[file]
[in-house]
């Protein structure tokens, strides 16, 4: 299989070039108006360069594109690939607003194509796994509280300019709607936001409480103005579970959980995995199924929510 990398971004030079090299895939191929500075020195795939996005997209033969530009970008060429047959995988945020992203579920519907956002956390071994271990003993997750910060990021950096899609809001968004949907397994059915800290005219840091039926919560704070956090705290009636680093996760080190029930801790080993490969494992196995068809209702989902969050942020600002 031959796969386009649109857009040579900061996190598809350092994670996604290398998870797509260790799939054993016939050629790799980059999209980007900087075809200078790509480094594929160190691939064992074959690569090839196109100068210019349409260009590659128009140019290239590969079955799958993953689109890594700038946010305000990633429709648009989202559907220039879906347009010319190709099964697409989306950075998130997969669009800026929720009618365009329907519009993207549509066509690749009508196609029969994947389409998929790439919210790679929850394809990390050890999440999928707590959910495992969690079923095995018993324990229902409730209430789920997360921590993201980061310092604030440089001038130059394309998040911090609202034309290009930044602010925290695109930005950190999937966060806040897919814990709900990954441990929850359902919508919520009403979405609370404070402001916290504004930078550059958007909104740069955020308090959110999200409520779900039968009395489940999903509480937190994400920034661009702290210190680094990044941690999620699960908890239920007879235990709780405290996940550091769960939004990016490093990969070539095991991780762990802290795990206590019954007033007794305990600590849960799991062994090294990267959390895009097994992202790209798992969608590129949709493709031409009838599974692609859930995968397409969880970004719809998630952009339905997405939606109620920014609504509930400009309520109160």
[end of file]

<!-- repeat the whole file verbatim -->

[in-house]
């Protein structure tokens, strides 16, 4: 299989070039108006360069594109690939607003194509796994509280300019709607936001409480103005579970959980995995199924929510 990398971004030079090299895939191929500075020195795939996005997209033969530009970008060429047959995988945020992203579920519907956002956390071994271990003993997750910060990021950096899609809001968004949907397994059915800290005219840091039926919560704070956090705290009636680093996760080190029930801790080993490969494992196995068809209702989902969050942020600002 031959796969386009649109857009040579900061996190598809350092994670996604290398998870797509260790799939054993016939050629790799980059999209980007900087075809200078790509480094594929160190691939064992074959690569090839196109100068210019349409260009590659128009140019290239590969079955799958993953689109890594700038946010305000990633429709648009989202559907220039879906347009010319190709099964697409989306950075998130997969669009800026929720009618365009329907519009993207549509066509690749009508196609029969994947389409998929790439919210790679929850394809990390050890999440999928707590959910495992969690079923095995018993324990229902409730209430789920997360921590993201980061310092604030440089001038130059394309998040911090609202034309290009930044602010925290695109930005950190999937966060806040897919814990709900990954441990929850359902919508919520009403979405609370404070402001916290504004930078550059958007909104740069955020308090959110999200409520779900039968009395489940999903509480937190994400920034661009702290210190680094990044941690999620699960908890239920007879235990709780405290996940550091769960939004990016490093990969070539095991991780762990802290795990206590019954007033007794305990600590849960799991062994090294990267959390895009097994992202790209798992969608590129949709493709031409009838599974692609859930995968397409969880970004719809998630952009339905997405939606109620920014609504509930400009309520109160």